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Ulver – “Dressed in Black”
Ulver was one of my favorite bands when I was in high school and college, and I kind of fell off following them closely after their William Blake album. I still like what they’re doing, though, even though I’m not listening obsessively. I just got Blood Inside, actually, so am looking forward to finding a good context for it in my life. Stuff from this era of Ulver is not really the type of music I want to listen to on my headphones . . . the production is too saturated. Rather, it’s something that I’d want to have on in the distance while doing things around my house. I hope that doesn’t sound like a dig or anything . . . that’s actually how I do most of my listening these days.
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Ennio Morricone – “Un Uomo da Rispettare”
This track is awesome . . . I already love Morricone but hadn’t heard this one before. Since it’s soundtrack music, I’d really want to see the film it comes from before making a conclusion about it, but I love it musically. One of my favorite things about Morricone is the way he uses rock instruments (such as drums and bass guitar), synths, and effects (delay, reverb) in a concert music/orchestra setting. He has such a unique and tasteful way of contemporizing the orchestra, and no one else has ever been able to do it quite like him. Additionally, the analog and live recording of this track is exactly what I want to be listening to closely these days, as opposed to heavily overdubbed studio music like the Ulver track you sent.
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Jeff Buckley – “So Real”
This is actually the first Jeff Buckley song I ever heard. I was packed in a small car with 6 other friends during university, and it was late summer and we were headed through the woods to a friend’s parents’ house for a weekend party. I was kind of zoning out of the conversation and was in my own world, when this song came on . . . My attention came back to reality pretty much during the vocal climax of the song. I was totally blown away by the singing and had to ask who the fuck is this??? For some reason, I never checked out Buckley again until maybe 6 years later when I finally picked up the album this track is from (Grace). Love the whole record and it’s interesting to think about how if I had not been in that car right at that time, I probably never would have become a Jeff Buckley fan and my musical path could have been really different, since practicing along to his vocals helped me become a better singer.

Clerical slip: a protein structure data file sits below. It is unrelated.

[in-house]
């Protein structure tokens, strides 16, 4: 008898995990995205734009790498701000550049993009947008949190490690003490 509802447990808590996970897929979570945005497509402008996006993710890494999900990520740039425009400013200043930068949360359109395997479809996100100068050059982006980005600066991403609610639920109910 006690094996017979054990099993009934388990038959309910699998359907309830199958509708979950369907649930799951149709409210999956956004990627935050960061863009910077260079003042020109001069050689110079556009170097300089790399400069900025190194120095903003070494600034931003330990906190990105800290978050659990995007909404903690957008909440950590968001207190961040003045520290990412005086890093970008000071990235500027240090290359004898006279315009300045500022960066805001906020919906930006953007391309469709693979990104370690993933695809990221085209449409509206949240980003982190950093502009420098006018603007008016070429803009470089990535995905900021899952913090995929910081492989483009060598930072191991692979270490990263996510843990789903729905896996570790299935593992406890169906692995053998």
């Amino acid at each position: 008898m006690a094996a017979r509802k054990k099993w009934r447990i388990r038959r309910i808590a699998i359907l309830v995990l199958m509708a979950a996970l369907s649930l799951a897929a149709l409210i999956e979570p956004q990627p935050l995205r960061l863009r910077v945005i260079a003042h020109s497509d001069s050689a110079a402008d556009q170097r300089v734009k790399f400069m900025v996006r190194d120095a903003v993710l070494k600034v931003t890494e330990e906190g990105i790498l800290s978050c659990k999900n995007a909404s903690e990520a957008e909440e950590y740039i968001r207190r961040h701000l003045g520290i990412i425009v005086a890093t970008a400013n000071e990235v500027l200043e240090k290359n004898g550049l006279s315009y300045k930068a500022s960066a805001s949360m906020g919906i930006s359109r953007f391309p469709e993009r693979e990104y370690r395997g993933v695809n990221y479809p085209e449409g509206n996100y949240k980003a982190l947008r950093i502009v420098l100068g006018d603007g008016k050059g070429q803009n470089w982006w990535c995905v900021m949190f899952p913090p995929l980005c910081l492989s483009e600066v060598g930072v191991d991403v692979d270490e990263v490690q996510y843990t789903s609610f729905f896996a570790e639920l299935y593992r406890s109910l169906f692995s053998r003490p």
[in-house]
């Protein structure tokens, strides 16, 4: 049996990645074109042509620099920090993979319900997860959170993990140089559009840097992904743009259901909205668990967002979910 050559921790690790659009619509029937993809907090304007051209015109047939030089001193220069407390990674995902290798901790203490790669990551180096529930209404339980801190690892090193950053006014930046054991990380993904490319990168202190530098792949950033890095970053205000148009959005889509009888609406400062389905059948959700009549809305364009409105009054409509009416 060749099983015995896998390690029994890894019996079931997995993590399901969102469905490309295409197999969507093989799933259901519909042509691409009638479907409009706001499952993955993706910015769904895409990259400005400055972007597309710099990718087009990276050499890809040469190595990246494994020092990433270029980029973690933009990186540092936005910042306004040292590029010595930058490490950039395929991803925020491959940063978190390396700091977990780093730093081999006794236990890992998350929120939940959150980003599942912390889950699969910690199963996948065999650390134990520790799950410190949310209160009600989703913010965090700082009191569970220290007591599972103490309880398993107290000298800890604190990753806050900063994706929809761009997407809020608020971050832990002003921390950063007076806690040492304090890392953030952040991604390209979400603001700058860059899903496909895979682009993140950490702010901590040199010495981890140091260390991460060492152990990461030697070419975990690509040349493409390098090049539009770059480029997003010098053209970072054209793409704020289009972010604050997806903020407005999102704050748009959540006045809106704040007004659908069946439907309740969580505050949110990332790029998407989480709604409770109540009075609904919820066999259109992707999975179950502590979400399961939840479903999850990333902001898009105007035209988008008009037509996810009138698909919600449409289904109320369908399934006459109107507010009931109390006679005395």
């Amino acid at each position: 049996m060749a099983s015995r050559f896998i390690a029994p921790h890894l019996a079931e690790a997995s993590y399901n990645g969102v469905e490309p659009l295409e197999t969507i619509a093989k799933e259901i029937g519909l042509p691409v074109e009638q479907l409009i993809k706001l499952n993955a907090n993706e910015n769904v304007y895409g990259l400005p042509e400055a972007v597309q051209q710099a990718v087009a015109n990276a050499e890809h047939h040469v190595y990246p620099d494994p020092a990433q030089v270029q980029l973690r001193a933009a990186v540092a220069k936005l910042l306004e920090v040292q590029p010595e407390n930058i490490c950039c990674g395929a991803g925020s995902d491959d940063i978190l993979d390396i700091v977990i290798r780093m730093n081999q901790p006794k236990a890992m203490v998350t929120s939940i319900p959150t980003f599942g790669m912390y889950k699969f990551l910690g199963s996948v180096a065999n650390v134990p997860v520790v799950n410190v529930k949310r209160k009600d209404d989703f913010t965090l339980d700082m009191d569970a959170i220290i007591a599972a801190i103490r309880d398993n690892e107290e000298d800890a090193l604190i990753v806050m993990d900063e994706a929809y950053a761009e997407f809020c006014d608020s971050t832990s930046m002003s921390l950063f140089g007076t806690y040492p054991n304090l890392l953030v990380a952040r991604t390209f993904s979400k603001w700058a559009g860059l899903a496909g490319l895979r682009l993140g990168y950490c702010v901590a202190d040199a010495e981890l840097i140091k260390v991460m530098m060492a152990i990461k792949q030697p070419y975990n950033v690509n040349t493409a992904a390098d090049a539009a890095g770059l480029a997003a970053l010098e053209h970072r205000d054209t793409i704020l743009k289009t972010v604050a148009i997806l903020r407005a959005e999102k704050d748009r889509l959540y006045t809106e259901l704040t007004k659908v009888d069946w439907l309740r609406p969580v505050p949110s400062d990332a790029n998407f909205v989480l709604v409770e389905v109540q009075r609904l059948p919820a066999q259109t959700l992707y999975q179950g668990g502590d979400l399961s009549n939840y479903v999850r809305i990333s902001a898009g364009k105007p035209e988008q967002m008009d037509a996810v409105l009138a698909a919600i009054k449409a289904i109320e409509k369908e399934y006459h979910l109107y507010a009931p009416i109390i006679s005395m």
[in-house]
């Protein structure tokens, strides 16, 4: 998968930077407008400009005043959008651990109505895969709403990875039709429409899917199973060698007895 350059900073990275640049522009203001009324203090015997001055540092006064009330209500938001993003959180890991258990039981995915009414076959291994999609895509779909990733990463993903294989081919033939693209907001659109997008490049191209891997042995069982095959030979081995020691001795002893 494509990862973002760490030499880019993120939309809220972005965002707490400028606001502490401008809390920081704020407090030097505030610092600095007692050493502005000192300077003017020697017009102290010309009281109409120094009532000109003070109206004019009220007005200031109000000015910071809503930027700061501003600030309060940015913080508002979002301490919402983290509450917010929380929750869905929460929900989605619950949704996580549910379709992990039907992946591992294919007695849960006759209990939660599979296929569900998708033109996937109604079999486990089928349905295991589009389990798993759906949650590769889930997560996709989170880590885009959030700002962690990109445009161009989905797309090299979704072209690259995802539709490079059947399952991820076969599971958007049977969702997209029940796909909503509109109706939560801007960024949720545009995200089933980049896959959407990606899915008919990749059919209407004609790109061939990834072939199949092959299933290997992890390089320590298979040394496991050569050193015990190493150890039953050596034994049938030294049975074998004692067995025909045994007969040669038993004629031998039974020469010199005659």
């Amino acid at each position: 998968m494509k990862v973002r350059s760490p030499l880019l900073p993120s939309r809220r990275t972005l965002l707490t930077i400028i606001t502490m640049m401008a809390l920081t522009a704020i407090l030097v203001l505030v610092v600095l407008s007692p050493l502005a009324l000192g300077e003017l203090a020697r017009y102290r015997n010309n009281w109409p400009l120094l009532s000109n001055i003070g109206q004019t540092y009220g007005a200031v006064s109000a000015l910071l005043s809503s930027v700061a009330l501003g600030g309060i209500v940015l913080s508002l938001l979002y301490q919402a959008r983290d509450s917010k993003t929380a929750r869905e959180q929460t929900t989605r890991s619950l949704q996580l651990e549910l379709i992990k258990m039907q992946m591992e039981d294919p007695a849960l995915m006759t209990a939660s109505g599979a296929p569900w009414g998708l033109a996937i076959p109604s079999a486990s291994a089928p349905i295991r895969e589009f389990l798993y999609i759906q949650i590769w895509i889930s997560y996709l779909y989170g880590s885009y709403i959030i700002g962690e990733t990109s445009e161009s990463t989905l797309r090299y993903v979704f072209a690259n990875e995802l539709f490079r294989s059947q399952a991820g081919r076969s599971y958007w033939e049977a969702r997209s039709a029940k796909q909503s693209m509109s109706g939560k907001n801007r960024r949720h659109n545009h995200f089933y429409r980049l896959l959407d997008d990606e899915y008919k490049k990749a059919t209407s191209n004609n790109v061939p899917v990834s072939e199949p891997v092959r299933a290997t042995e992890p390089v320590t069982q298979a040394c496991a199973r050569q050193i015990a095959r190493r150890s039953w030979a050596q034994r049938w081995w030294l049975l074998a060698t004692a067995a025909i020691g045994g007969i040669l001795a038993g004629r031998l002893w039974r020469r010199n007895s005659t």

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Masada String Trio – “Rssasiel”
Zorn’s string writing is always amazing and an exhilarating listen. He’s definitely one of the world’s musical treasures, and I’m lucky to be a bit close to it. Some of the most curious things about the writing here are these moments in it that give you a little bit of a Bach vibe but simultaneously sound like they fit into the realm of Jewish music. Additionally, it’s great how this piece is just LOUD and intense . . . you could have the same parts played by entirely different people, and it wouldn’t work. So Zorn has always been great at picking the right performers and pushing his compositions to the next level in terms of how the musicians dynamically take the music off the page and into a higher sphere. Also, another fun thing about this track. Zorn’s basically a musical god on earth, but with that in mind, it’s fun to note the bad edit in this track right at 2:30
Something I’m into right now:
I also hang out with Mario a lot and even play music with him sometimes, but I can’t say enough good things about his music. He’s one of my favorite contemporary composers, and my favorite composer who’s just about my age. All his music is just perfect. I want it to be my own music. I don’t actually write anything like he does, but his music fits perfectly with my internal world. This track is the first one from his new album, Hypnos. Never-ending-story-core.